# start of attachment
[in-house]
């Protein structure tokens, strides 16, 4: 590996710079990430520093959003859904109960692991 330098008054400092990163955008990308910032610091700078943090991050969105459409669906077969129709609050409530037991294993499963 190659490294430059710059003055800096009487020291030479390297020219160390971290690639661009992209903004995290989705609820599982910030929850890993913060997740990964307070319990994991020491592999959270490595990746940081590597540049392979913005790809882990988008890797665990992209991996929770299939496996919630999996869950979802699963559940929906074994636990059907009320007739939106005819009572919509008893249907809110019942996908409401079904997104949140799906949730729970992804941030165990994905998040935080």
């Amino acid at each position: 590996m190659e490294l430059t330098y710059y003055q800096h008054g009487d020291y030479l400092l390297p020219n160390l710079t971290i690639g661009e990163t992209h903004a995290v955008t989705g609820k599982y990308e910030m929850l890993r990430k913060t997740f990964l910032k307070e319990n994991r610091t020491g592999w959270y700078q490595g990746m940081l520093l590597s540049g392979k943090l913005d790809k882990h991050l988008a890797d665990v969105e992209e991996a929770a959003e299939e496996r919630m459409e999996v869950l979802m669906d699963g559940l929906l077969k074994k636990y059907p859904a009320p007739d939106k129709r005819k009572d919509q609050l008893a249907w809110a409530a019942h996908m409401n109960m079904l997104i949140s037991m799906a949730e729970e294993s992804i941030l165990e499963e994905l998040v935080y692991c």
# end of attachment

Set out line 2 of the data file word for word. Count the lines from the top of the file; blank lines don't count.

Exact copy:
């Protein structure tokens, strides 16, 4: 590996710079990430520093959003859904109960692991 330098008054400092990163955008990308910032610091700078943090991050969105459409669906077969129709609050409530037991294993499963 190659490294430059710059003055800096009487020291030479390297020219160390971290690639661009992209903004995290989705609820599982910030929850890993913060997740990964307070319990994991020491592999959270490595990746940081590597540049392979913005790809882990988008890797665990992209991996929770299939496996919630999996869950979802699963559940929906074994636990059907009320007739939106005819009572919509008893249907809110019942996908409401079904997104949140799906949730729970992804941030165990994905998040935080």